Marschak Interaction Method (MIM)

A MIM is a structured technique for observing and assessing the relationship between two people. This will be undertaken by a trained Theraplay practitioner and will be video recorded to assist with the writing of the analysis and feedback report. Couples will be assessed jointly and single applicants will be asked to invite a family member or a person from their support network to be part of the MIM. The MIM observation will need to be arranged within Phase One of the process. The MIM assessor will need to complete the report within 7 working days of the MIM observation taking place and ensure the analysis is provided to the Supervising Social Worker undertaking the assessment to be included in the assessment and inform the analysis of suitability. The MIM outcome will form part of the phase 1 report (see Completion of Phase One). The MIM assessor will need to arrange a feedback meeting with the Supervising Social Worker and the applicant(s). Consideration needs to be given by the MIM assessor as to whether or not to provide the feedback to the applicants together or individually. The MIM report will be presented to Adoption Panel, alongside the PAR.

Attachment Style Interview (ASI)

An ASI is a voice recorded conversational style interview, which will question the applicant(s) current relationship with their partner, family of origin and two close adults within their support network. The ASI will also ask applicant(s) about their general style of relating to others and/or other adults in terms of their self-reliance, how easy it is to get close to them and ease of accessing help. The ASI interview and outcome report will need to be completed within Phase One of the process. The ASI outcome will form part of the Phase One report (see Completion of Phase One). The ASI interviewer will need to arrange a feedback meeting with the Supervising Social Worker and the applicant(s). The ASI report will be presented to the Adoption Panel, alongside the PAR.

Sand Tray Exercise

The Supervising Social Worker undertaking the assessment will undertake this form of experiential learning with the applicant(s) to explore their immediate support networks and how they relate to one another. This information will be included in the PAR.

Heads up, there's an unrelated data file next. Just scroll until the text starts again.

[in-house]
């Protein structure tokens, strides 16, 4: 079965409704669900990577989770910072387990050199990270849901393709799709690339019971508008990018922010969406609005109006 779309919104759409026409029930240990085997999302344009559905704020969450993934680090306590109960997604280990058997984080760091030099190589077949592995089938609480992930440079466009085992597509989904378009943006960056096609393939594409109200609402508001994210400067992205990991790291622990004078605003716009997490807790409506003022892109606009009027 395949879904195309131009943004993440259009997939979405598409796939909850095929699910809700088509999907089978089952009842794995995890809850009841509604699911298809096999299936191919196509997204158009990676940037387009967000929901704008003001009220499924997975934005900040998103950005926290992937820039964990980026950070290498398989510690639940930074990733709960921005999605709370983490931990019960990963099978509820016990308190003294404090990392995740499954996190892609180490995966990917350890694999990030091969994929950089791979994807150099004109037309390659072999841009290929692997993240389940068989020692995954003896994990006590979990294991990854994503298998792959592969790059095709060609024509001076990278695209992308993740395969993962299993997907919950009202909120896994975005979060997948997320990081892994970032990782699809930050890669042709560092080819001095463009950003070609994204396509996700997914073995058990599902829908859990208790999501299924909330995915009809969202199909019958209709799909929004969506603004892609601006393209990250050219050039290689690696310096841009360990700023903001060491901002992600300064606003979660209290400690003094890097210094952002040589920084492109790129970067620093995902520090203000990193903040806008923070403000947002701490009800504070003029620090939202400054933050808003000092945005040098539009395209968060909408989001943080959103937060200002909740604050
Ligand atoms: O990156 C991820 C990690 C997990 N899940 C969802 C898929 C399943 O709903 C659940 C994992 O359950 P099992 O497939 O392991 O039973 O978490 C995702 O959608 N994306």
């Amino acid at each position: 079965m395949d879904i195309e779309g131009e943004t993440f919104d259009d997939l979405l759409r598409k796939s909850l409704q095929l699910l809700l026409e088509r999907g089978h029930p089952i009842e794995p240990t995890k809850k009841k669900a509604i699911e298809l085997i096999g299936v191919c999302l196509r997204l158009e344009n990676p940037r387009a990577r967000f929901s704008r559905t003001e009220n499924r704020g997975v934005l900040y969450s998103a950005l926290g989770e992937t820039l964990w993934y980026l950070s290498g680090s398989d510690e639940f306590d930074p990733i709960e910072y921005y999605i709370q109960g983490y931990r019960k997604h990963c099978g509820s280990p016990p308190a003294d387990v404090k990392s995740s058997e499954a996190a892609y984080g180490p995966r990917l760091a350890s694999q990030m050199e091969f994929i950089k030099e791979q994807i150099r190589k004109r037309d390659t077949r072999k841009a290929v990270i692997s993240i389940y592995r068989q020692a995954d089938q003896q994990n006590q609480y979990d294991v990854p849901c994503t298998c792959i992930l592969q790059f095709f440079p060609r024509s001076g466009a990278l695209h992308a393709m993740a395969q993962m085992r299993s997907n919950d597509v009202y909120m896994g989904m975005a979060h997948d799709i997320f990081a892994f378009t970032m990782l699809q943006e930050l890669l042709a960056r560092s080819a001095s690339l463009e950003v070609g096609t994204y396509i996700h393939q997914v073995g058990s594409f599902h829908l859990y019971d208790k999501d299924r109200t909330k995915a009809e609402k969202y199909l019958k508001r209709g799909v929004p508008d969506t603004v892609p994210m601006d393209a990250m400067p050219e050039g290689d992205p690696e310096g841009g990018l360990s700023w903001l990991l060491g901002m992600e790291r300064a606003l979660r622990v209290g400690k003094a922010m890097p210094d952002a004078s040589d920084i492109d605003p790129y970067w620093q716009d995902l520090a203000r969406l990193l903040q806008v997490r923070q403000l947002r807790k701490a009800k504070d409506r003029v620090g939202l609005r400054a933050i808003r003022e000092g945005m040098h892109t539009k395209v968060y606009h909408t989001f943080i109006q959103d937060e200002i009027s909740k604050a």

Completion of Phase One

Phase One should be completed within two months of the information evening being held. Once Phase One has been completed, the Supervising Social Worker must write a brief report of the outcome of the ASI, MIM and Sand Tray exercise. The report must highlight the strengths and vulnerabilities of the applicant(s), along with a recommendation as to whether or not to progress to Phase Two. This should be shared with the applicants for comment and factual accuracy checking at this stage, with the applicants invited to share their views and comments for the report. The report must be quality assured by the Adoption Practice Lead within 5 working days upon receipt. The report would need to have attached the complete ASI and MIM assessments. The Adoption Practice Lead will decide if the applicant(s) are able to proceed to Phase Two. Applicant(s) may not be suitable to progress beyond Phase One for the following reasons:

  • Conflict in applicant(s) personal relationships;
  • Severe concerns with regard to their attachment style;
  • Poor level of engagement with the process.

The decision should be recorded on the prospective adopters’ file and cited within the file chronology by the Supervising Social Worker. Once the report has been authorised by the Adoption Practice Lead, the Supervising Social Worker will need to share the outcome of the report with the applicants, via a home visit.


8. Phase Two of the Assessment Process

Phase Two of the assessment process is the collation and analysis of information in addition to the experiential Phase One to inform the PAR.

Prospective Adopters’ Report (PAR) and Experiential Learning

The PAR should take three months to complete, from the date of Phase One being completed. The assessment should be completed by the Supervising Social Worker undertaking the assessment in conjunction with the applicant(s), any household members and any birth children. The Adoption Practice Lead will review the progress of the assessment, with the Supervising Social Worker, during their formal supervision. Supervision will take place once every 4-6 weeks. Should any issues of concern arise, a meeting will be arranged with the applicant(s) and their Supervising Social Worker to discuss the concerns and determine if the assessment can proceed. This meeting will be documented on the case file and the outcome shared both verbally and in writing with the applicants. This must take place within 2 working days of the meeting being held. The Adoption Practice Lead will consider the appropriateness of presenting the concern to Adoption Panel, to enable independent oversight and recommendation. This would require a brief report, written by the Supervising Social Worker, which will involve the following points: